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22 April 2022 • General

Izzy overcomes setbacks to enjoy stellar season

Izzy Neal in action at the 2022 New Zealand Track & Field Championships in Hastings (Photo: Alisha Lovrich)

Kiwi one-lap star Izzy Neal has had to face her fair share of challenges both on and off the track, but the 20-year-old has emerged stronger for her experiences to enjoy the best season of her career this year.

A winner of silver (400m) and bronze medals (200m) at the 2022 Jennian Homes New Zealand Track & Field Championships, Izzy has also taken more than a second from her 400m PB this year to climb to number eight on the New Zealand all-time lists for the one-lap distance and capped a wonderful year with 400m gold at the Australian Championships.

Yet her road to a successful 2022 has been far from easy. Injuries and illness during her school years caused much anguish and frustration. Meanwhile, the tragic death of her father due to cancer when she was aged just 11 naturally brought further heartache.

However, through it all her sunny and upbeat nature has shone through and her passion for the sport has remained undimmed – a fact which has enabled her to touch the heights of 2022.

“I love the sport and I have some very big goals as an athlete, but I think you have to go through those hard times in order to reap the rewards and when you do, they are so much sweeter,” explains Izzy.

“This year has been so much fun, but my journey has proved it is worth hanging in there. It teaches you more about both yourself in both sport and life. If you have that passion and that internal motivation, it is worth it.”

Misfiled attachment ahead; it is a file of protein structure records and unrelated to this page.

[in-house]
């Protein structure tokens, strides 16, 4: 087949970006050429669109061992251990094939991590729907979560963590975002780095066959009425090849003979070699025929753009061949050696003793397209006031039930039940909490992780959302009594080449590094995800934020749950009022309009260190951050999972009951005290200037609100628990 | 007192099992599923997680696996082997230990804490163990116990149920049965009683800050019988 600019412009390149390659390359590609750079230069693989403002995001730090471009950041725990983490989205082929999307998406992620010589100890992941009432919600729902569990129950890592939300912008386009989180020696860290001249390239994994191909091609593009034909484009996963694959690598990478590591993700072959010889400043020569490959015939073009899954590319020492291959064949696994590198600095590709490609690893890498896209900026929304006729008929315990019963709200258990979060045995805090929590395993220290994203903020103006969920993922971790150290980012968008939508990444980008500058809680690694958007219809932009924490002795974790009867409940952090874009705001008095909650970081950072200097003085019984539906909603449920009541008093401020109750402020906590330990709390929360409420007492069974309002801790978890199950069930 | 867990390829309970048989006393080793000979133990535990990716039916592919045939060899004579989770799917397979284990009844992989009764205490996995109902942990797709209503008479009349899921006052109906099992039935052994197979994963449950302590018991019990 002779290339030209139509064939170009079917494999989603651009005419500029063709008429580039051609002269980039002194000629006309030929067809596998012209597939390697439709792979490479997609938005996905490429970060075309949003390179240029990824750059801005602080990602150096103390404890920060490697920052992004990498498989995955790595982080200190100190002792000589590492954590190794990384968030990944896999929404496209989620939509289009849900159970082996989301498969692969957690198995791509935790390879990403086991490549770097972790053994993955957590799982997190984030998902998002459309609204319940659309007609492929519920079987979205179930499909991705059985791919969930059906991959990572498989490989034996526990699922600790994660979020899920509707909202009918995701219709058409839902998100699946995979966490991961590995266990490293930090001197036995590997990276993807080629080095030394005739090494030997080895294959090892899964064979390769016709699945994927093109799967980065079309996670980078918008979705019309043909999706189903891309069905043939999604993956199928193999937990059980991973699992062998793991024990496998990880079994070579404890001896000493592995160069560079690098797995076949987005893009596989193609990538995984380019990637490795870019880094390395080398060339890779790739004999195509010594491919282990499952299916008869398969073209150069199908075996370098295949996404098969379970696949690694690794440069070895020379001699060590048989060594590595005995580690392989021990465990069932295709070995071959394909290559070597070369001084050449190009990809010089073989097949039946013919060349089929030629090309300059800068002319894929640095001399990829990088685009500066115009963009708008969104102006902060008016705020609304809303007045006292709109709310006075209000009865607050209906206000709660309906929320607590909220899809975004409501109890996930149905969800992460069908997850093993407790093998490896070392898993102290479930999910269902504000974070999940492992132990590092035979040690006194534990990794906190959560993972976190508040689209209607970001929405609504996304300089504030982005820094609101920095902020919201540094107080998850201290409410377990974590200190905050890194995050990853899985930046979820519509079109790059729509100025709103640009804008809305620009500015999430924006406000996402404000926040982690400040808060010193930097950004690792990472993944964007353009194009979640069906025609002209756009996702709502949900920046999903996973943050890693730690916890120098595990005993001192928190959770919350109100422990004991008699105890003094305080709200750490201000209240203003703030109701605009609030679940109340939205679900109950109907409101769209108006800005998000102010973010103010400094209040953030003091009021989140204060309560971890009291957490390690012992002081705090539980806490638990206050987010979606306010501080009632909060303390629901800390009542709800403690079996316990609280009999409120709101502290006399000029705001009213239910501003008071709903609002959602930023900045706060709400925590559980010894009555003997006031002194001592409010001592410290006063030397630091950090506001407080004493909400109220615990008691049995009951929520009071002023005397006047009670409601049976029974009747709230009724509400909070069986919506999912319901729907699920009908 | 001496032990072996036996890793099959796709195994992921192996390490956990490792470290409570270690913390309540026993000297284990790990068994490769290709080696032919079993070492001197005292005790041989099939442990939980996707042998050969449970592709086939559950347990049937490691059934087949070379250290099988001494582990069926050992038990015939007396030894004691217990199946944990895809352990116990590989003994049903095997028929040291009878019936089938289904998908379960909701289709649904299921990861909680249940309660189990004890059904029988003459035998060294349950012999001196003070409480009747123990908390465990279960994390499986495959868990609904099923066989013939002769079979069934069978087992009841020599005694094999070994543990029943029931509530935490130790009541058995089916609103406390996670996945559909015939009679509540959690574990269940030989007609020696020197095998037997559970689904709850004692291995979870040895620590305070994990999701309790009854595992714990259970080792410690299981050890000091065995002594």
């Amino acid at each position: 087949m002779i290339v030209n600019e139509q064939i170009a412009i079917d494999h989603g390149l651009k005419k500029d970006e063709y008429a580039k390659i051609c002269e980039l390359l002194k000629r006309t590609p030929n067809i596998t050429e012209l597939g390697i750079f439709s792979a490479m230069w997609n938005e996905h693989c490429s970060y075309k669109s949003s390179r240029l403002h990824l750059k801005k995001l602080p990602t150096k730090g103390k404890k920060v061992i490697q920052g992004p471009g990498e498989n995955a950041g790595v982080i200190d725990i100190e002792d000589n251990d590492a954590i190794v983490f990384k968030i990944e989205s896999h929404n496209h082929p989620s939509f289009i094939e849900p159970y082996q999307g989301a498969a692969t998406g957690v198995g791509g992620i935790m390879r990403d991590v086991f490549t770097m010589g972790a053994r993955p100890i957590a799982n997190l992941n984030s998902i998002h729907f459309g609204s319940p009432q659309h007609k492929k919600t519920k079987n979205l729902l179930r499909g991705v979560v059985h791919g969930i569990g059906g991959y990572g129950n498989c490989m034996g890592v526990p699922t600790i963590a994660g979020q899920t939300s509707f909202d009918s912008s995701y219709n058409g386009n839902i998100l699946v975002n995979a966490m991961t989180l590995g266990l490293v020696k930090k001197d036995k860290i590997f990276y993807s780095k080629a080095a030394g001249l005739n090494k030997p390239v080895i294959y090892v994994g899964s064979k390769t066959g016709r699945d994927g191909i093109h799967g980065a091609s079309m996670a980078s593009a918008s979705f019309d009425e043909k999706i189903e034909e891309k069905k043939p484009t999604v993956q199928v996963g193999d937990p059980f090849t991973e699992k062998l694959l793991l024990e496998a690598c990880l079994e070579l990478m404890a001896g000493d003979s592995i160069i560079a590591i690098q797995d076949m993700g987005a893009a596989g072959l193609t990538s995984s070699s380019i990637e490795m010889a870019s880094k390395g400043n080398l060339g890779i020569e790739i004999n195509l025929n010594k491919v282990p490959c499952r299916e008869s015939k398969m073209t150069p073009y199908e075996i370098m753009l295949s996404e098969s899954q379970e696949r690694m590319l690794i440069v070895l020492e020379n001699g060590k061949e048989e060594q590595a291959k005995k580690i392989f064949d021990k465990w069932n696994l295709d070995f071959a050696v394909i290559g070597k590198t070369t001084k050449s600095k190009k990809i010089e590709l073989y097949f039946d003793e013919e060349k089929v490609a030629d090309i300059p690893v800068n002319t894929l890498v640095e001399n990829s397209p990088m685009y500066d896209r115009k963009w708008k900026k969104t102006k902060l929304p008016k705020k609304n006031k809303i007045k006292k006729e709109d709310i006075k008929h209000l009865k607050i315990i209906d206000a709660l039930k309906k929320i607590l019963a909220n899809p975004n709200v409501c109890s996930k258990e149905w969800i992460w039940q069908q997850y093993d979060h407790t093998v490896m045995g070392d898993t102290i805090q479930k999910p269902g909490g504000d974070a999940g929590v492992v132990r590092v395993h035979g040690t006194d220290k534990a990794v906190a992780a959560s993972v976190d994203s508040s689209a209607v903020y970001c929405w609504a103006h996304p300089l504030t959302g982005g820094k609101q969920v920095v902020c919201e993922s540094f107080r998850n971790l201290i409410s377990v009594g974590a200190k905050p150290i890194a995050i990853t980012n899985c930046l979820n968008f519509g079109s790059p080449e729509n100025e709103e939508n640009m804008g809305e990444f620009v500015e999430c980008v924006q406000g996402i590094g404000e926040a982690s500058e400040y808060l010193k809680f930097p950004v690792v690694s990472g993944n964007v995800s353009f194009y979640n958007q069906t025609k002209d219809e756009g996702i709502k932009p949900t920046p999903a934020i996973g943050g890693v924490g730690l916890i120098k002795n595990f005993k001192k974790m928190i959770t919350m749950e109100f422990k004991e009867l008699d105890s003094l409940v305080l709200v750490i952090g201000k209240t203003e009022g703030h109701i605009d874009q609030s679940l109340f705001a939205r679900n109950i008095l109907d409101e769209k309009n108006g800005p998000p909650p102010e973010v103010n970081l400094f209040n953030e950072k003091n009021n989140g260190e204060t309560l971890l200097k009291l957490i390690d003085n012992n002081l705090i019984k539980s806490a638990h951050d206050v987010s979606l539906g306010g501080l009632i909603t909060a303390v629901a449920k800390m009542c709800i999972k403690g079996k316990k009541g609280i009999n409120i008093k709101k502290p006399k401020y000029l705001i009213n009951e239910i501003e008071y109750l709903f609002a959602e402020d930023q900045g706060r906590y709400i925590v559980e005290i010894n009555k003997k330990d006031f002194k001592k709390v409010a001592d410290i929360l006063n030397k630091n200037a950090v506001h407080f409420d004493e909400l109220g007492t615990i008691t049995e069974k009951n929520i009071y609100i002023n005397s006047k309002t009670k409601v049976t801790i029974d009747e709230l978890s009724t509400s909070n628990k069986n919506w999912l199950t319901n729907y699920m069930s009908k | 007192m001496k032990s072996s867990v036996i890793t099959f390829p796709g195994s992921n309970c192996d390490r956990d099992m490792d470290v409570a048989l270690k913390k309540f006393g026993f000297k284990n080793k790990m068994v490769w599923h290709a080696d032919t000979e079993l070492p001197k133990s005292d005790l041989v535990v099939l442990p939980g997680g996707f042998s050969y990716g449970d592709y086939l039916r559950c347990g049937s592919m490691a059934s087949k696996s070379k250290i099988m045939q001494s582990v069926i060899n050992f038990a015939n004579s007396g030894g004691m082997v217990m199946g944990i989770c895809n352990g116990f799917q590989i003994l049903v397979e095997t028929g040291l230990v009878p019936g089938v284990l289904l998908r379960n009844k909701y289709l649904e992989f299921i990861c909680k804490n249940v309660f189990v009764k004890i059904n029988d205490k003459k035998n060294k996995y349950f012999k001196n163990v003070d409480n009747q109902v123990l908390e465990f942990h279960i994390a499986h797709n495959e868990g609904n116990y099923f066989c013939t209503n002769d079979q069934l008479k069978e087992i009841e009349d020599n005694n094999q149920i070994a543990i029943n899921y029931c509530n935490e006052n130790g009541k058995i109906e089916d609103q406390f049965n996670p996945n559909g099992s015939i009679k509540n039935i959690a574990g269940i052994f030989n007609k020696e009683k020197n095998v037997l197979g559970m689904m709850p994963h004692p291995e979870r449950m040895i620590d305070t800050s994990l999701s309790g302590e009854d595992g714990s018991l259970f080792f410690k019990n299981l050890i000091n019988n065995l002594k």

Born in Hong Kong to British parents, Izzy’s family re-located to the small township of Mapua about a 20-minute drive west of Nelson when she was five. From a sporty family – her mum, Sue, was a former 100m hurdler and her father, Phil, an ex-Great Britain basketball international – she was encouraged to try athletics and at the age of eight joined her local Richmond AC.

“I loved the atmosphere of being part of a big group of girls who got on really well,” she explains. “From the age of about ten I started to enjoy a bit of success, but it was only after winning the 100m, 200m and 400m at the Colgate Games when I was aged 12, did I think maybe I’m not too terrible at this.”

The previous year, however, her world was turned upside down by the death of her father from cancer. Aged in his early 50s for the previously fit and healthy man to have passed left the family shattered.

“He was such a healthy bloke, he was into cycling and his death definitely came as a shock to the family,” she explains. “It was devastating but even today it is motivating to make him proud. Mum was probably the one who wanted me to start athletics, but dad was the one that used to take me to every meet, which was cool. I think of him every race and I also wear a necklace with his thumbprint on to that was given to me after he died – I wear it every race.”

The next phase of her athletics career took her to Motueka High School, where she came under the coaching guidance of the Tony Aikenhead. Izzy had previously carried out some training sessions with Tony prior to attending the school, but there is little doubt it proved an inspirational decision.

Part of a top-quality sprint squad which also included Camryn Smart, the 2021 senior women’s 400m champion, the school regularly enjoyed national secondary schools 4x400m success and massively punched above their weight for a school of around 700 students.